But that shouldn't deter anyone from making a few bucks off the stock. We've been cheerleading for a month now, here's some more, from Bloomberg:
General Electric Co. investors say profit declines may be easing, allowing them to look beyond the slump for signs that Chief Executive Officer Jeffrey Immelt is stabilizing the finance unit and driving industrial orders.
GE, the world’s biggest maker of jet engines, power-plant turbines and medical-imaging equipment, may say tomorrow that profit from continuing operations fell to 16 cents a share from 26 cents a year earlier, analysts estimate.
Earnings may improve enough later in the year that GE can raise its dividend in 2011, the Fairfield, Connecticut-based company said in March. The prospect has lifted GE to the highest since the midst of the U.S. financial crisis 18 months ago.
“They may actually surprise on the upside with real revenue growth here, and the comparisons are kind of easy,” said Peter Sorrentino, a senior portfolio manager at Huntington Asset Advisors in Cincinnati who helps handle $12.8 billion, including more than 2.1 million GE shares as of March 31. “Any little surprises on, say like energy systems, that’s the kind of thing that people are going to latch onto and say, ‘Hey, the big kids are back in town.’”
GE may be poised to show investors steadily improving profit margins, cash generation and order growth amid a buffer of free cash that the company has predicted to be about $25 billion at the end of 2010, said Steven Winoker, an analyst with Sanford C. Bernstein & Co.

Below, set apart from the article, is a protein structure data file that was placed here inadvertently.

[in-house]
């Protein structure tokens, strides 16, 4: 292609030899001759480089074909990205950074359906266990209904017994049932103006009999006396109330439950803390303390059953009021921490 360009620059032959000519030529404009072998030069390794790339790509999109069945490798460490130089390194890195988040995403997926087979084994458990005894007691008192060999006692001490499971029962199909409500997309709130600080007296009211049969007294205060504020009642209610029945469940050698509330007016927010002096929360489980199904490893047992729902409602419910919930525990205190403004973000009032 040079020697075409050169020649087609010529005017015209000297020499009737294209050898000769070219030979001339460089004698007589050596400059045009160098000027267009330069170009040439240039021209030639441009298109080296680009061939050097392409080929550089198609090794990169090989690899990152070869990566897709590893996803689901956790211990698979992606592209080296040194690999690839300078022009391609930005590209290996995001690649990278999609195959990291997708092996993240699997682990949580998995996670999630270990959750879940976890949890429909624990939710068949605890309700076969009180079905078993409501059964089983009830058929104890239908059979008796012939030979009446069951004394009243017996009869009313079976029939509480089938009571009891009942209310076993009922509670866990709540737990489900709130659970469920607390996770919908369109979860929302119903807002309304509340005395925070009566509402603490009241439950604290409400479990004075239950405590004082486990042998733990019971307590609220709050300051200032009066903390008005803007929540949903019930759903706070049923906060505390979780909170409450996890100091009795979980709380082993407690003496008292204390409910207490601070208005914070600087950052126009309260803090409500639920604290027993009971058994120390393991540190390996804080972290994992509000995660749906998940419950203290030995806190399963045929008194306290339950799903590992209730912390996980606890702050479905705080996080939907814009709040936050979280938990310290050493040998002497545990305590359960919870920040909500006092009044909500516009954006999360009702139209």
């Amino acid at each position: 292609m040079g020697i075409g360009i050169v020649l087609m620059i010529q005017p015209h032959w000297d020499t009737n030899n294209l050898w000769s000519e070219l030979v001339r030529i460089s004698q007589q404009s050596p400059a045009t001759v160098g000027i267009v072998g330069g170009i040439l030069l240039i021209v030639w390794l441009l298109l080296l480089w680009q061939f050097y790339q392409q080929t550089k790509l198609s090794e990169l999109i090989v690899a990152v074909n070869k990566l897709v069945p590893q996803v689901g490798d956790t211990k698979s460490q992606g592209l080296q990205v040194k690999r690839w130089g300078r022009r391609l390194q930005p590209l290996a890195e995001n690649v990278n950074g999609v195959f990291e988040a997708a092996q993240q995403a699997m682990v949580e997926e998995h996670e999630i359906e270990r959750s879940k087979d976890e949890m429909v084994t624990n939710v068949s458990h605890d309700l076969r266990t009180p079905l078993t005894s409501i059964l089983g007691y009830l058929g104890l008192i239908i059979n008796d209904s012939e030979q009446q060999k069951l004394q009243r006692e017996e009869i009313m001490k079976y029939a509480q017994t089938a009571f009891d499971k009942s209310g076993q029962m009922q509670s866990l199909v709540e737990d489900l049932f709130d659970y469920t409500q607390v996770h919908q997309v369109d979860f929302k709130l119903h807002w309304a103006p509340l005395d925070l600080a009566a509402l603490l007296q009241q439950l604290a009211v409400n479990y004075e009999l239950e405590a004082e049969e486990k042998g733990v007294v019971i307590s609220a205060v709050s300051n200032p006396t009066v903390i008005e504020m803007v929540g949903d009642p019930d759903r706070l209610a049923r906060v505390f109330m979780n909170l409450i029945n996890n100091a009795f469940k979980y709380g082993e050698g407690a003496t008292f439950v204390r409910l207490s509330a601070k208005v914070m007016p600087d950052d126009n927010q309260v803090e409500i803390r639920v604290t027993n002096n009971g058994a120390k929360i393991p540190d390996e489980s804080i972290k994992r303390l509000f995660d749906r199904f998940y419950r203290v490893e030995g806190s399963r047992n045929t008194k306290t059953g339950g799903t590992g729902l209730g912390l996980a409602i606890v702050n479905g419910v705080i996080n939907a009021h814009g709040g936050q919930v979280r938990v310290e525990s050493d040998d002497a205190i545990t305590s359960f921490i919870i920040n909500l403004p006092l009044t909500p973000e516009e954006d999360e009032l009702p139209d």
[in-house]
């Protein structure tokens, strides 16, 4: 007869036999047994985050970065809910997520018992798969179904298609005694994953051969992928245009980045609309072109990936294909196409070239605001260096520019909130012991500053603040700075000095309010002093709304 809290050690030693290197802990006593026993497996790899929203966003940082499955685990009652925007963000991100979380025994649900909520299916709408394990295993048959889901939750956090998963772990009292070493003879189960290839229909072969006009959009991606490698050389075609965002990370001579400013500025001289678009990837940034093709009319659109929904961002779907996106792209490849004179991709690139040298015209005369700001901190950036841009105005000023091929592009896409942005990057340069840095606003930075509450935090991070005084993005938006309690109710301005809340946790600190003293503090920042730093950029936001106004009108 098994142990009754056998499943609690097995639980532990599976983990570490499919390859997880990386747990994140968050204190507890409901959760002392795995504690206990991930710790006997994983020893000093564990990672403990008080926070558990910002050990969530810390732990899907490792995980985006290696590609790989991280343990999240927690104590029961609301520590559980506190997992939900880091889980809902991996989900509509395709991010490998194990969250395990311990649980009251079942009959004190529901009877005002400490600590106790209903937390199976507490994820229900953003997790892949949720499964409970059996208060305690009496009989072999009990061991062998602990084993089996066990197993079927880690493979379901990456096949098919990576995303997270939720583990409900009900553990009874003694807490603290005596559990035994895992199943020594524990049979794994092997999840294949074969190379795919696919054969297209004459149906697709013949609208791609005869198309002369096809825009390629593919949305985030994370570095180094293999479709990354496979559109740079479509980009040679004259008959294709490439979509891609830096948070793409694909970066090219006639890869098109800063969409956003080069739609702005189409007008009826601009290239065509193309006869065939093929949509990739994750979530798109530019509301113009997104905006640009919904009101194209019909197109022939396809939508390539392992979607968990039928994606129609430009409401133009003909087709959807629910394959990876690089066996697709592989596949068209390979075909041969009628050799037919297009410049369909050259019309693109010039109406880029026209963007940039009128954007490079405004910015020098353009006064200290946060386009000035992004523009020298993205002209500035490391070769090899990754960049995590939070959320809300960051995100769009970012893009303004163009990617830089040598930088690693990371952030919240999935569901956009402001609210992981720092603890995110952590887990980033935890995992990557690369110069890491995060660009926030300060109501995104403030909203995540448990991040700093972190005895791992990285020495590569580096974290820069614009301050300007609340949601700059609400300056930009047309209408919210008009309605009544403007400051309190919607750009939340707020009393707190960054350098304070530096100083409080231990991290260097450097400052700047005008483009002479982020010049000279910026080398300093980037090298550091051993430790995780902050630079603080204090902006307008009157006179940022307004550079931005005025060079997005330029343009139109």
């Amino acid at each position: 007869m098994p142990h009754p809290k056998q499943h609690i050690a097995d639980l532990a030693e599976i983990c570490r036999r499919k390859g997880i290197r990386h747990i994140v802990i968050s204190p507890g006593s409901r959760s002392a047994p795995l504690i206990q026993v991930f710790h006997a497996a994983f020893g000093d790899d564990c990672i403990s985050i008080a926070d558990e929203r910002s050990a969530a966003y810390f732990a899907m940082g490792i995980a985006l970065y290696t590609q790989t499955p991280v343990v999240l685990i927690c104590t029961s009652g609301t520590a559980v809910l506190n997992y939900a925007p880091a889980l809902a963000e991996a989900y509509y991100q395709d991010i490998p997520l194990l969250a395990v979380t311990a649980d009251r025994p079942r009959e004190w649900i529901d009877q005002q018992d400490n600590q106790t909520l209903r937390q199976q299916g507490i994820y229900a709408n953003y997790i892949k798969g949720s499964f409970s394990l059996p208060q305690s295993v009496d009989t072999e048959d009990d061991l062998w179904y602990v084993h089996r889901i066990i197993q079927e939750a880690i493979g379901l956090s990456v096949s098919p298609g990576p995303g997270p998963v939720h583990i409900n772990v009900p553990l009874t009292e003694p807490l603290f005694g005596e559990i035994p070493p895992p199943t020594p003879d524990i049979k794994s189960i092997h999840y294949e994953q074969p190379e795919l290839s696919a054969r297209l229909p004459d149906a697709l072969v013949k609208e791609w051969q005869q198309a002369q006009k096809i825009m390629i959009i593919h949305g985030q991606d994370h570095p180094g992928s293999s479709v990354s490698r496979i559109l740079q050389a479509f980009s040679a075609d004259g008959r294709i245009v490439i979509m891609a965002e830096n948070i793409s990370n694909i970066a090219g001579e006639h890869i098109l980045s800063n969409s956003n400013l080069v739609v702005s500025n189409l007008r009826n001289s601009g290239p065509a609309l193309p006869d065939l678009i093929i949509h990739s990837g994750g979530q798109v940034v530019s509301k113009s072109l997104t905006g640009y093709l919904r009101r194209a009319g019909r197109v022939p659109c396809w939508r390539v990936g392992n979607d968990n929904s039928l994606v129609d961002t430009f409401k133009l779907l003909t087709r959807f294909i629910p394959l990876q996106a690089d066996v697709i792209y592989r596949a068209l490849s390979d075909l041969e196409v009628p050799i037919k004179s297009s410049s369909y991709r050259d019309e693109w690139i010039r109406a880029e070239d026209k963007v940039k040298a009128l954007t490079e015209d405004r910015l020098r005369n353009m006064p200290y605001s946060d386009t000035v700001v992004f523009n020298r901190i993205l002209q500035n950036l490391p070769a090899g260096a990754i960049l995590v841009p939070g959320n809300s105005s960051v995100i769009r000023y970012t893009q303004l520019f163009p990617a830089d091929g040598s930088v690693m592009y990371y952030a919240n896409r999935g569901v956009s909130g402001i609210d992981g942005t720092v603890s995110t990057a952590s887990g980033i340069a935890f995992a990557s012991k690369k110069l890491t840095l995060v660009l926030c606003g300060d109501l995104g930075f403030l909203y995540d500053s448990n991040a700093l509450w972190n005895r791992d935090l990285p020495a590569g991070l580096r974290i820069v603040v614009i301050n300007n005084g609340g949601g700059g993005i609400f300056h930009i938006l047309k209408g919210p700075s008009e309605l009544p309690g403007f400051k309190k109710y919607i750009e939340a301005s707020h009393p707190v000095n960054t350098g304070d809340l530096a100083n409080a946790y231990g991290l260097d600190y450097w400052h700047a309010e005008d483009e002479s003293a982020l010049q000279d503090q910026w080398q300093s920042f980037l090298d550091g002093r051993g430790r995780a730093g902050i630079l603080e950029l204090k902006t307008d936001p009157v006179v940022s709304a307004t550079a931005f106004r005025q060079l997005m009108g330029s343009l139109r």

GE may see one more quarter of declining earnings before profits start to climb against year-earlier comparisons in the second half, analysts surveyed by Bloomberg estimate.
‘Sum of the Parts’
“They certainly have problems, but if you look at the sum of the parts, the sum of the parts of GE is so much more,” Michael Yoshikami, president of Walnut Creek, California-based YCMNet Advisors Inc., told Bloomberg television. The firm owned 1.23 million GE shares at the end of December. “They’ve just really been beaten down because of the financial services.”
GE averaged about $16.61 on the New York Stock Exchange in the first quarter, up 47 percent from the year-earlier period. Shares rose 15 cents to $19.50 at 9:55 a.m. after closing yesterday at $19.35, the highest since November 2008, though still about $7 less than when the financial crisis toppled Lehman Brothers Holdings Inc. in mid-September 2008....MORE
"A Longtime GE Bear Stops Growling" "General Electric's Valuation May Get a Boost" (GE)
More on JP Morgan's General Electric Comments (GE)
General Electric Instanalysis: Breakout (GE) and some Options Commentary
"Goldman on GE: ‘Momentum Should Continue to Build’" (JP Morgan Concurs) GE
Goldman Sachs Sees Further Momentum In General Electric (GE)
Here's the stock action:
..This is a breakout, look at the volume increase on the upticks. From BigCharts: